a) Two of the current players would have to drop their current characters because they would clash with plans for his character.
b) While a sandbox campaign was fine, the players would have to agree to complete what they start and not abandon "stories" before they were finished because something more interesting came up. In the second session he played in, the characters abandoned plans to explore the second level of the dungeon to go help fight off bandits attacking a village (where an NPC they liked lived). John did not like this and did not want it to happen again.
c) Magic items were to be distributed randomly, not go to the PC or NPC who could best use them as the group was doing.
But the real killer requirement was...
d) Move the campaign permanently away from the Judges Guild Wilderlands (which he said was dull) to the Forgotten Realms. Easily done according to John. The PCs could just start next week's game by walking through a gate that would take them to the Forgotten Realms and the gate would conveniently breakdown and never work again once the party were through.
When he finished this list and all the reasons why, I told him that I was sorry but I was not going to make any of those changes and that if those were actual requirements for him to play, I was sorry that he would not be playing any more. At this point he said that I had no right to decide for the group and that the group should vote. I pointed out that I had no interest in running a game in the Forgotten Realms nor was I going to change the type of open sandbox campaign I run and no vote could make me do so. He asked the other players to support his demands anyway and discovered that no one was interested in making any of his "required for John to play" changes to the campaign. He then told us that he would not be playing and that we are all unreasonable and selfish -- and packed up and left. Needless to say, we were all slightly gob smacked by this. It's definitely the worst case of "player entitlement" I've ever personally seen. Has anyone reading this had the misfortune to experience worse?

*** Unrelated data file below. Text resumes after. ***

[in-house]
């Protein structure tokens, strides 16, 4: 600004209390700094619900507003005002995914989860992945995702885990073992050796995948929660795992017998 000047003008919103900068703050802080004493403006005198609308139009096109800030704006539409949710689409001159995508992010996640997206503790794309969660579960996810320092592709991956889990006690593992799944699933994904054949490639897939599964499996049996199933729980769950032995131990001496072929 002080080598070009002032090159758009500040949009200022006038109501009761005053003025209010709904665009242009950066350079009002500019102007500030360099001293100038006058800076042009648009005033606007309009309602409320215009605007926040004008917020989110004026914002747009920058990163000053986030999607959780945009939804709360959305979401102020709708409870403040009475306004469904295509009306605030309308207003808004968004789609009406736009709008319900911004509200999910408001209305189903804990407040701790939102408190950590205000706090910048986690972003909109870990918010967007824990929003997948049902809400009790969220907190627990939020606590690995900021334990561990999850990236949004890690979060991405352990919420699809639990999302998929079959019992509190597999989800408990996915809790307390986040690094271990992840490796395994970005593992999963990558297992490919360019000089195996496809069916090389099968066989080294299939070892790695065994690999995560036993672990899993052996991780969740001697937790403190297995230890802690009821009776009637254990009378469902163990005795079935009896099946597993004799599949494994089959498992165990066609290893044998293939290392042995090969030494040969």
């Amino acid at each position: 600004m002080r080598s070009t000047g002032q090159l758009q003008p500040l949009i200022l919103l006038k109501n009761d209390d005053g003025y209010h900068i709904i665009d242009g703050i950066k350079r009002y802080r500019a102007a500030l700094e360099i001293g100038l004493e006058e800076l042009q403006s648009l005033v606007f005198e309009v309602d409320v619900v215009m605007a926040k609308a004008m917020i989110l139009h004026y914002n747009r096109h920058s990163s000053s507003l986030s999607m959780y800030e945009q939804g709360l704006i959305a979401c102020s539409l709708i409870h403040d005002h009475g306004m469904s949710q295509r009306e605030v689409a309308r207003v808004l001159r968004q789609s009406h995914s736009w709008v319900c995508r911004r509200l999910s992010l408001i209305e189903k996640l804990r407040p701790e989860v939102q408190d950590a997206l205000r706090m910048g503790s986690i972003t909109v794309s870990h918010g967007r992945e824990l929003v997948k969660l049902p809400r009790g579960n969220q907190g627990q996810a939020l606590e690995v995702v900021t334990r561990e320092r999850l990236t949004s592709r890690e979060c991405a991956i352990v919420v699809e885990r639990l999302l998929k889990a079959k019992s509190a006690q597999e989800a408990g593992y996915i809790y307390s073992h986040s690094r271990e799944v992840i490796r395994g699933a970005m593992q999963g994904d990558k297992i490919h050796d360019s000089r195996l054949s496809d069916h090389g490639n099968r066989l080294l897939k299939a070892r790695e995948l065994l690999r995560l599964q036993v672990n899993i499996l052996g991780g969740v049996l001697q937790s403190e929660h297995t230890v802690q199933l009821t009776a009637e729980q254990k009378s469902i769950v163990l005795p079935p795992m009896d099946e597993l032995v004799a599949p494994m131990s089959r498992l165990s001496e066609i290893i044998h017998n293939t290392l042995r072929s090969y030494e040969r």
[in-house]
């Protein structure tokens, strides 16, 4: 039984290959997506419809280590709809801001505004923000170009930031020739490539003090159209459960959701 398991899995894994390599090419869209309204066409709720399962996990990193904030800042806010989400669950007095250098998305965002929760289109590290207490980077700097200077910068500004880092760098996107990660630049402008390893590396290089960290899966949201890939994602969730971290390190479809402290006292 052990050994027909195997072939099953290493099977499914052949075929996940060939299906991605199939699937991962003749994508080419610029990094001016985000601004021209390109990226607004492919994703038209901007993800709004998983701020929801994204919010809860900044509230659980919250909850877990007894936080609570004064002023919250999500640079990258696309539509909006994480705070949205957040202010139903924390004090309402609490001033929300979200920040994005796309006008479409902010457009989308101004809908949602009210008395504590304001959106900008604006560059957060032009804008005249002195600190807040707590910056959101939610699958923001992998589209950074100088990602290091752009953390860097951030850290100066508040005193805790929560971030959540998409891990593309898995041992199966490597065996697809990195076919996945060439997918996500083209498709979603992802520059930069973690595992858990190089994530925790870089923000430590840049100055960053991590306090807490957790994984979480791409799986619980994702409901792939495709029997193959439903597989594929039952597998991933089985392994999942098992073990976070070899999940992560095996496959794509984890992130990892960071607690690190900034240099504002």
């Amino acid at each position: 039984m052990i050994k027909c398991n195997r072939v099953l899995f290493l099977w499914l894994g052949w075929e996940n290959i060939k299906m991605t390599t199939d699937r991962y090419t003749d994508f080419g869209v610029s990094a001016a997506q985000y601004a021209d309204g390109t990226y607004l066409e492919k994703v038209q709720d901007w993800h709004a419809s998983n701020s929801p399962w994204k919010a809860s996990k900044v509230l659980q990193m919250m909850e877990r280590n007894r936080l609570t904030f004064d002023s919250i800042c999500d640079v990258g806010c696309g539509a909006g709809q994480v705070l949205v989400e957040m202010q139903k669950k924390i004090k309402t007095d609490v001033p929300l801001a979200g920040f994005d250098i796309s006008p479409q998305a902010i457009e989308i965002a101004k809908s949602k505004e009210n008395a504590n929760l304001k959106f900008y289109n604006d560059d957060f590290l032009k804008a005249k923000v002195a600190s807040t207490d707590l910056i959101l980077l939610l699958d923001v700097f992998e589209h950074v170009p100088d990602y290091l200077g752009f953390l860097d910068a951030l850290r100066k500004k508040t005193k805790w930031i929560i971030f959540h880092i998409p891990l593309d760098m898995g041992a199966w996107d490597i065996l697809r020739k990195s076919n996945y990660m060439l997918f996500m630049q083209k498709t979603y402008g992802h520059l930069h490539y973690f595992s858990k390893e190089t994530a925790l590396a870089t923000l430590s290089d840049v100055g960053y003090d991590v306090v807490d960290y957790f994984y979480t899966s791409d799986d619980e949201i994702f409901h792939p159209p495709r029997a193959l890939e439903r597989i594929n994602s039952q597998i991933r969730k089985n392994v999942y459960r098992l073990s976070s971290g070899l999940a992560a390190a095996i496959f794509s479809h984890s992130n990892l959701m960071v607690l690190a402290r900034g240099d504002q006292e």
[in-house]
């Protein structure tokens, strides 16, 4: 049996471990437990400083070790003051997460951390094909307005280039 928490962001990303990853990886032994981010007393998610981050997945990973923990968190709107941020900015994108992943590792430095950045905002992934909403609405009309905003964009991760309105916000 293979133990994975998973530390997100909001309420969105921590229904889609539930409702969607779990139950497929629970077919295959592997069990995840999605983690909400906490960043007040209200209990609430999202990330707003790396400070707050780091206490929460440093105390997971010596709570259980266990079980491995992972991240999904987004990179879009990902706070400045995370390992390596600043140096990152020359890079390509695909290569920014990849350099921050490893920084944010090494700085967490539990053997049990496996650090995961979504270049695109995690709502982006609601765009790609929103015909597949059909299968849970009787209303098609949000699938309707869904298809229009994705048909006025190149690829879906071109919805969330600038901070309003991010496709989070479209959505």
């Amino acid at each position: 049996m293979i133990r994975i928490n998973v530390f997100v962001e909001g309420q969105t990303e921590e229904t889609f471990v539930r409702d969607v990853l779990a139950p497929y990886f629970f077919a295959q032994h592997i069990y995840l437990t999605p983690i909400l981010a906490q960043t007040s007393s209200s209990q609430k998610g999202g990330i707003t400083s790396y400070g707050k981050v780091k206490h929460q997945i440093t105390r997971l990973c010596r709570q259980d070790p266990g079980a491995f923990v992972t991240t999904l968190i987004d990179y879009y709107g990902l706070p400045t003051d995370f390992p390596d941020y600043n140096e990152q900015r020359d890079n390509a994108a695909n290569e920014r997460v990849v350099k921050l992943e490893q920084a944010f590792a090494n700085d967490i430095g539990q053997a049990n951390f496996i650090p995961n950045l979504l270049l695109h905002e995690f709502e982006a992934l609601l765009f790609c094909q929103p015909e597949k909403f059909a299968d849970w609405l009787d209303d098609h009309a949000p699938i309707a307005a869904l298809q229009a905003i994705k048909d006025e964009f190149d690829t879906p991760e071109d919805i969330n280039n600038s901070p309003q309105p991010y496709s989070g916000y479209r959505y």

Thursday, February 13, 2014 | 23 Comments
Guest author Michael Evans provides a look at what a story in certain popular series of spy novels and movies could have looked like if Gary Gygax's idea of truly competitive "chess tournament"-like D&D had actually happened.
The Bond and the Battlefield
James Bond walks into a smoke-filled, casino-like room. The smoke isn’t from tobacco, but from a fog machine that one of the Gamemasters set off to achieve a post-battle effect. The super spy quickly surveys the room, looking for any potential threats or traps. His instincts give him the go-ahead to proceed. He is now just doing one thing and one thing only. He is preparing his mindset for combat.
This is no ordinary room. The dynamics are different here. It’s not individuals facing off against a dealer or machine. Everyone seems to be battling each other, forming shady alliances and trying to be named king. The air is thick and the tension is digging its angry claws into 007’s neck. This is the world of Role-Playing Games (RPG).
Mr. Bond is a gambling man by nature. He once played poker for 37 hours in a row without a bathroom break. He enjoys playing Chicken against 18-wheelers while riding his unicycle. And, he often tries his luck with the BetFair Wonder Woman slot game because he loves the flashing lights, teasing sounds, and, of course, the female superhero. He is an all-in, take-it-or-leave-it competitor, with a taste for blood. In a world of options, victory is the only one in his playbook.
Foxletter, Bernie Foxletter
This particular event is not known by all. It is the biggest, most clandestine RPG convention in the western world. It is the silent Comic-Con of the RPG universe. It doesn’t even have a name. Money can’t buy you in—reputation can. James Bond, known as Bernie Foxletter from Cleveland in these circles, earned his stripes playing tournaments throughout Europe and the United States. Many trophies have his alias inscribed, but if he is to earn one tonight, he has to be perfect on a global scale.